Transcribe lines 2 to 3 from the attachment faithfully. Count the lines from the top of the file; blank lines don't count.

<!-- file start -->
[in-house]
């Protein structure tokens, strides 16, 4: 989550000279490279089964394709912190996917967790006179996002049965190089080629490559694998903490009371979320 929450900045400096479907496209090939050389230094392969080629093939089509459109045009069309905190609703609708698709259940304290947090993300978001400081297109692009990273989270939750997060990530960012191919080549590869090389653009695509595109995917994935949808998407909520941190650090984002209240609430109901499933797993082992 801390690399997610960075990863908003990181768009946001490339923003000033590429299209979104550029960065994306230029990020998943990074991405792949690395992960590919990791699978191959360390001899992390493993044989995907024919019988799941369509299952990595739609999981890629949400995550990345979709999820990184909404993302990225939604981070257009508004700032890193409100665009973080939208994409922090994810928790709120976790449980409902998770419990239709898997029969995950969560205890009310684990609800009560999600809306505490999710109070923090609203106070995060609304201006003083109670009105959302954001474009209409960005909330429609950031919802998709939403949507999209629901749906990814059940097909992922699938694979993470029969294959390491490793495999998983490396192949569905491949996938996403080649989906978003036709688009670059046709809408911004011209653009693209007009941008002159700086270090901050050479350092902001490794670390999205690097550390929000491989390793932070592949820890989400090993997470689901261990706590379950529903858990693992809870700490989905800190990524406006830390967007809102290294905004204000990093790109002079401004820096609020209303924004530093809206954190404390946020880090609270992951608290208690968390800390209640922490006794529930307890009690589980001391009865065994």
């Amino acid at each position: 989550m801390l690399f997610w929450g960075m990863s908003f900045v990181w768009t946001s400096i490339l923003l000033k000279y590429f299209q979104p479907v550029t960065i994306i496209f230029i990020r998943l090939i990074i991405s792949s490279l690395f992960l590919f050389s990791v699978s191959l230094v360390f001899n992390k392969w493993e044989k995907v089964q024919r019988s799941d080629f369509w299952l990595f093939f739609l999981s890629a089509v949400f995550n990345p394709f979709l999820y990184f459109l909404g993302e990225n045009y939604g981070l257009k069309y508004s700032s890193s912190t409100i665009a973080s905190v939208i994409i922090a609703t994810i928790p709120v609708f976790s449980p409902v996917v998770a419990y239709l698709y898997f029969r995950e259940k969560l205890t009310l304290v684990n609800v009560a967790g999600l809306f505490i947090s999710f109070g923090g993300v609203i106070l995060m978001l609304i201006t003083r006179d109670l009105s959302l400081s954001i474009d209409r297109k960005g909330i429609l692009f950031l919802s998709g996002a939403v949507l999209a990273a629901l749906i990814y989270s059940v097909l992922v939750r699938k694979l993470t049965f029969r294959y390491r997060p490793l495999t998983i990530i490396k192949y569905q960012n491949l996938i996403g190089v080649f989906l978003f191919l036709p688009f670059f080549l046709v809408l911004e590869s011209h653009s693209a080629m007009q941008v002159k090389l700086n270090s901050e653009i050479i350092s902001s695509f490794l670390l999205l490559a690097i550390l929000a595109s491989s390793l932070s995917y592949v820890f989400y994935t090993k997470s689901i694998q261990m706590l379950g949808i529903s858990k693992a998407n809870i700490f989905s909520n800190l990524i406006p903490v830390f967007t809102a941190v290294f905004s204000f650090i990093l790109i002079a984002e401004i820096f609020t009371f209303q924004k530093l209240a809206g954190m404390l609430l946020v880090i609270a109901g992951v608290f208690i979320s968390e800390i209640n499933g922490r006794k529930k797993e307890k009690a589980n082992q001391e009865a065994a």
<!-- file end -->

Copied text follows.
């Protein structure tokens, strides 16, 4: 989550000279490279089964394709912190996917967790006179996002049965190089080629490559694998903490009371979320 929450900045400096479907496209090939050389230094392969080629093939089509459109045009069309905190609703609708698709259940304290947090993300978001400081297109692009990273989270939750997060990530960012191919080549590869090389653009695509595109995917994935949808998407909520941190650090984002209240609430109901499933797993082992 801390690399997610960075990863908003990181768009946001490339923003000033590429299209979104550029960065994306230029990020998943990074991405792949690395992960590919990791699978191959360390001899992390493993044989995907024919019988799941369509299952990595739609999981890629949400995550990345979709999820990184909404993302990225939604981070257009508004700032890193409100665009973080939208994409922090994810928790709120976790449980409902998770419990239709898997029969995950969560205890009310684990609800009560999600809306505490999710109070923090609203106070995060609304201006003083109670009105959302954001474009209409960005909330429609950031919802998709939403949507999209629901749906990814059940097909992922699938694979993470029969294959390491490793495999998983490396192949569905491949996938996403080649989906978003036709688009670059046709809408911004011209653009693209007009941008002159700086270090901050050479350092902001490794670390999205690097550390929000491989390793932070592949820890989400090993997470689901261990706590379950529903858990693992809870700490989905800190990524406006830390967007809102290294905004204000990093790109002079401004820096609020209303924004530093809206954190404390946020880090609270992951608290208690968390800390209640922490006794529930307890009690589980001391009865065994």
């Amino acid at each position: 989550m801390l690399f997610w929450g960075m990863s908003f900045v990181w768009t946001s400096i490339l923003l000033k000279y590429f299209q979104p479907v550029t960065i994306i496209f230029i990020r998943l090939i990074i991405s792949s490279l690395f992960l590919f050389s990791v699978s191959l230094v360390f001899n992390k392969w493993e044989k995907v089964q024919r019988s799941d080629f369509w299952l990595f093939f739609l999981s890629a089509v949400f995550n990345p394709f979709l999820y990184f459109l909404g993302e990225n045009y939604g981070l257009k069309y508004s700032s890193s912190t409100i665009a973080s905190v939208i994409i922090a609703t994810i928790p709120v609708f976790s449980p409902v996917v998770a419990y239709l698709y898997f029969r995950e259940k969560l205890t009310l304290v684990n609800v009560a967790g999600l809306f505490i947090s999710f109070g923090g993300v609203i106070l995060m978001l609304i201006t003083r006179d109670l009105s959302l400081s954001i474009d209409r297109k960005g909330i429609l692009f950031l919802s998709g996002a939403v949507l999209a990273a629901l749906i990814y989270s059940v097909l992922v939750r699938k694979l993470t049965f029969r294959y390491r997060p490793l495999t998983i990530i490396k192949y569905q960012n491949l996938i996403g190089v080649f989906l978003f191919l036709p688009f670059f080549l046709v809408l911004e590869s011209h653009s693209a080629m007009q941008v002159k090389l700086n270090s901050e653009i050479i350092s902001s695509f490794l670390l999205l490559a690097i550390l929000a595109s491989s390793l932070s995917y592949v820890f989400y994935t090993k997470s689901i694998q261990m706590l379950g949808i529903s858990k693992a998407n809870i700490f989905s909520n800190l990524i406006p903490v830390f967007t809102a941190v290294f905004s204000f650090i990093l790109i002079a984002e401004i820096f609020t009371f209303q924004k530093l209240a809206g954190m404390l609430l946020v880090i609270a109901g992951v608290f208690i979320s968390e800390i209640n499933g922490r006794k529930k797993e307890k009690a589980n082992q001391e009865a065994a």